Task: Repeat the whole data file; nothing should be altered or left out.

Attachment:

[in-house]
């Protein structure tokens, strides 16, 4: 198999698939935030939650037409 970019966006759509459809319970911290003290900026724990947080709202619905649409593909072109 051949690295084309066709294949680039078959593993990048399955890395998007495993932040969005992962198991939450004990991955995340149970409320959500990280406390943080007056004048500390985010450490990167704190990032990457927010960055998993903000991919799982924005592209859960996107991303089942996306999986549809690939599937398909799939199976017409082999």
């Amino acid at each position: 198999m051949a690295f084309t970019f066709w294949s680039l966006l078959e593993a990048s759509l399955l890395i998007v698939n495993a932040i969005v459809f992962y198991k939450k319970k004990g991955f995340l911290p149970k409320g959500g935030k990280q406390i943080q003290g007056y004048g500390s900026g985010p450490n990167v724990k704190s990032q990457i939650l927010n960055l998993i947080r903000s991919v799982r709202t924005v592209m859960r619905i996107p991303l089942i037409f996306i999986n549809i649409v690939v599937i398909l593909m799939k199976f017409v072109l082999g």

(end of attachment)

[in-house]
């Protein structure tokens, strides 16, 4: 198999698939935030939650037409 970019966006759509459809319970911290003290900026724990947080709202619905649409593909072109 051949690295084309066709294949680039078959593993990048399955890395998007495993932040969005992962198991939450004990991955995340149970409320959500990280406390943080007056004048500390985010450490990167704190990032990457927010960055998993903000991919799982924005592209859960996107991303089942996306999986549809690939599937398909799939199976017409082999």
């Amino acid at each position: 198999m051949a690295f084309t970019f066709w294949s680039l966006l078959e593993a990048s759509l399955l890395i998007v698939n495993a932040i969005v459809f992962y198991k939450k319970k004990g991955f995340l911290p149970k409320g959500g935030k990280q406390i943080q003290g007056y004048g500390s900026g985010p450490n990167v724990k704190s990032q990457i939650l927010n960055l998993i947080r903000s991919v799982r709202t924005v592209m859960r619905i996107p991303l089942i037409f996306i999986n549809i649409v690939v599937i398909l593909m799939k199976f017409v072109l082999g």